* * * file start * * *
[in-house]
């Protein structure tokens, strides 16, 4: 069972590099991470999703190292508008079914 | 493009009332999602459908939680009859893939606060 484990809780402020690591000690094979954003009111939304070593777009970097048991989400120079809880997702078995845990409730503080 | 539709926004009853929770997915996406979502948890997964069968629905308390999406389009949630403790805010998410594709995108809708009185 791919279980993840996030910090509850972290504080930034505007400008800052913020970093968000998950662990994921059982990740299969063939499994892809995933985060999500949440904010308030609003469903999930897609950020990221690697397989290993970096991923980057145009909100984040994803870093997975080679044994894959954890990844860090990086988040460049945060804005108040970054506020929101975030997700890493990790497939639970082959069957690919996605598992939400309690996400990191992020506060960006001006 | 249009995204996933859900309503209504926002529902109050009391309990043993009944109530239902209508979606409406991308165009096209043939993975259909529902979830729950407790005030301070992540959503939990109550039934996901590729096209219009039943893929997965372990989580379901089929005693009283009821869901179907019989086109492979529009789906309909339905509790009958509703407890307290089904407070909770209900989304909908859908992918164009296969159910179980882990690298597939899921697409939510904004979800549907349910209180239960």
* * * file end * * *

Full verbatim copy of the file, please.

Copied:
[in-house]
């Protein structure tokens, strides 16, 4: 069972590099991470999703190292508008079914 | 493009009332999602459908939680009859893939606060 484990809780402020690591000690094979954003009111939304070593777009970097048991989400120079809880997702078995845990409730503080 | 539709926004009853929770997915996406979502948890997964069968629905308390999406389009949630403790805010998410594709995108809708009185 791919279980993840996030910090509850972290504080930034505007400008800052913020970093968000998950662990994921059982990740299969063939499994892809995933985060999500949440904010308030609003469903999930897609950020990221690697397989290993970096991923980057145009909100984040994803870093997975080679044994894959954890990844860090990086988040460049945060804005108040970054506020929101975030997700890493990790497939639970082959069957690919996605598992939400309690996400990191992020506060960006001006 | 249009995204996933859900309503209504926002529902109050009391309990043993009944109530239902209508979606409406991308165009096209043939993975259909529902979830729950407790005030301070992540959503939990109550039934996901590729096209219009039943893929997965372990989580379901089929005693009283009821869901179907019989086109492979529009789906309909339905509790009958509703407890307290089904407070909770209900989304909908859908992918164009296969159910179980882990690298597939899921697409939510904004979800549907349910209180239960």